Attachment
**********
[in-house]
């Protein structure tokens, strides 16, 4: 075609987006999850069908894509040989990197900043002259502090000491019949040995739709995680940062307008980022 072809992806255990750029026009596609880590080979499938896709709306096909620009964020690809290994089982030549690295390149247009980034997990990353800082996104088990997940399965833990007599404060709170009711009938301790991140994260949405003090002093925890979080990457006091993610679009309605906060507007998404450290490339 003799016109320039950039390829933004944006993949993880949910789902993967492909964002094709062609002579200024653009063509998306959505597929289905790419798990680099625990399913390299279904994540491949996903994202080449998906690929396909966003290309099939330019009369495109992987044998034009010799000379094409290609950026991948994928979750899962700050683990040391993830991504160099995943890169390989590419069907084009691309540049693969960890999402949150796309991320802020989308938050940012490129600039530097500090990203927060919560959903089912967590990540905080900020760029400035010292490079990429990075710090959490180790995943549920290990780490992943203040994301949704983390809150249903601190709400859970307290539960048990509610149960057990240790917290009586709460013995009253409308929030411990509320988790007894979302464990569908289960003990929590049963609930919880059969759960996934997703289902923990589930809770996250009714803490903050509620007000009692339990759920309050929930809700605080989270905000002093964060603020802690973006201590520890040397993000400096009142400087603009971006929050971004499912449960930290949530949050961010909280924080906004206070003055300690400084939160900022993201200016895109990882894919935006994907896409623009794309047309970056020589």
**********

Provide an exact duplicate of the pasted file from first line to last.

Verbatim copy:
[in-house]
């Protein structure tokens, strides 16, 4: 075609987006999850069908894509040989990197900043002259502090000491019949040995739709995680940062307008980022 072809992806255990750029026009596609880590080979499938896709709306096909620009964020690809290994089982030549690295390149247009980034997990990353800082996104088990997940399965833990007599404060709170009711009938301790991140994260949405003090002093925890979080990457006091993610679009309605906060507007998404450290490339 003799016109320039950039390829933004944006993949993880949910789902993967492909964002094709062609002579200024653009063509998306959505597929289905790419798990680099625990399913390299279904994540491949996903994202080449998906690929396909966003290309099939330019009369495109992987044998034009010799000379094409290609950026991948994928979750899962700050683990040391993830991504160099995943890169390989590419069907084009691309540049693969960890999402949150796309991320802020989308938050940012490129600039530097500090990203927060919560959903089912967590990540905080900020760029400035010292490079990429990075710090959490180790995943549920290990780490992943203040994301949704983390809150249903601190709400859970307290539960048990509610149960057990240790917290009586709460013995009253409308929030411990509320988790007894979302464990569908289960003990929590049963609930919880059969759960996934997703289902923990589930809770996250009714803490903050509620007000009692339990759920309050929930809700605080989270905000002093964060603020802690973006201590520890040397993000400096009142400087603009971006929050971004499912449960930290949530949050961010909280924080906004206070003055300690400084939160900022993201200016895109990882894919935006994907896409623009794309047309970056020589």